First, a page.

When we received an invite to the launch of a new core Highland Park expression, we were naturally quite excited. The invite said that we were to be taken into the darkness for a whisky “dark by nature and character”. Having recently released our own Darkness! range we had a pretty good idea what this meant. (Hint: yummy Sherry!)
What amused us about the invite, however, was that there was a hooded chap printed in the background that looked suspiciously like the protagonist from the ’90s computer game ‘Thief: The Dark Project’ (emphasis added). Apparently it’s actually supposed to be Magnus Eunson, the butcher/church official by day, legendary whisky smuggler/illicit distiller by night of Highland Park foundation myth (dating back to 1798). Indeed, whilst other whiskies may have adopted the dark, we’re told that the Orkney single malt was very much born in it. BaneCat would be suitably impressed.
Magnus Eunson (/Garrett off of ‘Thief‘)
Sam and Alex inform me that a new Thief game was recently released (“Nerrrds!“), but if you’re not familiar with the ’90s classic, it’s the one where you sneak about a castle avoiding/incapacitating/killing all manner of knights and other nasties as you make your way about the place. Still unsure whether we’d just imagined this link, we read the rest of the invite. The event was to take place in Harrods, Knightsbridge. Very good. So off to Harrods I went…
This must be the place, the knights here are carrying croquet mallets!
Highland Park Global Brand Advocate Daryl Haldane talked us through the whisky in ‘the dark room’, where we received a glass of the new expression from a familiar hooded figure (I tried to take a pic, but, you know, it was dark). He explained how the story of Magnus Eunson (a man whose double life he likens to that of Batman) is incredibly important to the Orkney distillery, but that it’s one that they feel they’re yet to do justice. They very much hope this new core bottling will do just that:
This new no age statement expression is bottled at 46.8% without chill filtration (and like everything produced at Highland Park these days contains no caramel). Despite the lack of an age statement we can confidently call this a teenage whisky (they’re also not in the business of sneaking any of their younger stuff into a bottling like this), which just leaves one other thing to explain; the fact that it’s matured in “double first fill sherry casks”, using “twice as many first fill sherry casks than in the classic Highland Park 12 year old”.
This, we understand, means the following: It’s 80% first-fill Sherry (20% refill), with about 60% first-fill European oak casks and 20% first-fill American oak casks used.
Colour: I usually don’t bother with colour in these notes, but this isn’t as dark as the video above makes out, nor is it “rich mahogany” as they describe it. As it comes in an opaque bottle, that’s perhaps a little cheeky (/silly?). The colour is natural though, and it’s the flavour that really matters anyway so let’s get to that…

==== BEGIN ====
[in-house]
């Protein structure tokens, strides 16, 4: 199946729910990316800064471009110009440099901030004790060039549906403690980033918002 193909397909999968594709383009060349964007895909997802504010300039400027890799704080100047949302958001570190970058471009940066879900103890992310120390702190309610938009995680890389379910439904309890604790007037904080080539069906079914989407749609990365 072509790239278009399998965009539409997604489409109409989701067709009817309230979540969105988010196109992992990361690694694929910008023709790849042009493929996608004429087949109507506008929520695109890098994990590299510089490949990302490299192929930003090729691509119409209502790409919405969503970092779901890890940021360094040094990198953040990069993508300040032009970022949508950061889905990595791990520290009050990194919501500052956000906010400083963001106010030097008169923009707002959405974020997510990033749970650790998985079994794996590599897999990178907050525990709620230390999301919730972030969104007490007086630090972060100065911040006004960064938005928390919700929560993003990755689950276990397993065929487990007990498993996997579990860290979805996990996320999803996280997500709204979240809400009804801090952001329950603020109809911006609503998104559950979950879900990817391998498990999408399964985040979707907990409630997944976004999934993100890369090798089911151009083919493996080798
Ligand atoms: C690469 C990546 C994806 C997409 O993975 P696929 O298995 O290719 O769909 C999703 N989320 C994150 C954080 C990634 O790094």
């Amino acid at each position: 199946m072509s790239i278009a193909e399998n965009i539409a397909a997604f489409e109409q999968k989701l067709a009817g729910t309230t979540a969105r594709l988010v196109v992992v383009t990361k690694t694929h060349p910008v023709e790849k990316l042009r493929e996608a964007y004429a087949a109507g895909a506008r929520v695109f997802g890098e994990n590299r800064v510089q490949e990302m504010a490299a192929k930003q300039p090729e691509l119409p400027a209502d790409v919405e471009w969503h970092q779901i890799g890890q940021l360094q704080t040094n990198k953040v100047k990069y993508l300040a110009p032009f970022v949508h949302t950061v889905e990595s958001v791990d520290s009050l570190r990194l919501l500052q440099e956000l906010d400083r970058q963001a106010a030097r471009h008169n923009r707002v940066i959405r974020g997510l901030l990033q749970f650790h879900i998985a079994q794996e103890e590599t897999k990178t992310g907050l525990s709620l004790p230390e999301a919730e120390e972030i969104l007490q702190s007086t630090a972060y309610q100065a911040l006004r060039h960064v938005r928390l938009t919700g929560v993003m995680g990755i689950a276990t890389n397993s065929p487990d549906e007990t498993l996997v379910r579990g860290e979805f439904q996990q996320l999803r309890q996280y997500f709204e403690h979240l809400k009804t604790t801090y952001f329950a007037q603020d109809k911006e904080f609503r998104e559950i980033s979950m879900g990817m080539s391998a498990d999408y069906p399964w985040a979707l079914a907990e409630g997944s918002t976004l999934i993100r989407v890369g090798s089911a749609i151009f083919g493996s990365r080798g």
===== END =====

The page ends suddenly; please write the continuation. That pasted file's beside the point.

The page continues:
Nose: Dusty baking spices and cocoa at first, cinnamon, vanilla, dates. Coffee cream Revels (possibly a couple of the orange ones too), a touch of blackcurrant/liquorice, plus a couple of things Daryl mentioned that I think are spot on: butterscotch and an interplay between milk and dark chocolate.
Palate: Sweet, fragrant peat emerges with nutty melted milk chocolate and a little orange alongside some pastries.
Finish: Long and sweet, a little dry chocolate, just a hint of that heather smoke, then salivating.
Overall: Forget the colour, this is dark whisky alright with rounded first-fill Sherry notes from both the European and American oak casks. It should sit happily between the Highland Park 12 and 18 year olds (it’ll be about £60-£65) for many years to come.
Hey, look who made it onto the box!
In true Magnus Eunson style, they also ‘smuggled’ a sample to us at MoM towers earlier in the day inside a Lipton’s tea tin! (We saw others received theirs inside Bovril tins, Jacob’s Cream Crackers tins etc. A nice touch.) The real Magnus was known for hiding his whisky from the exciseman, or gauger, by placing it under the pulpit in the church or inside 33 litre casks within coffins! It’s said that the plucky chap once got wind that the church was to be searched and so moved his whisky into the middle of a room in his house, threw a coffin lid and white sheet over the top and had ‘mourners’ surround it, thus keeping it all safe even when his home was searched too! We hear he also made the Kessel Run in less than twelve parsecs…
One must know the dark to appreciate the light…
(Hey, he has one of those expensive Blade Runner whisky glasses I can’t quite justify buying, the swine!)
Speaking of appreciating the light after the dark (going completely off topic klaxon!), our conversations last night somehow got onto the topic of breakfast television and the dire state that it’s in. This led to some serious discussion (which I promised I’d include in the blog) and a new movement for the good of humanity. Quite simply, we demand the return of The Big Breakfast. Micky Flanagan is being lined up as part of a brand new duo of presenters as we speak. You know it makes sense.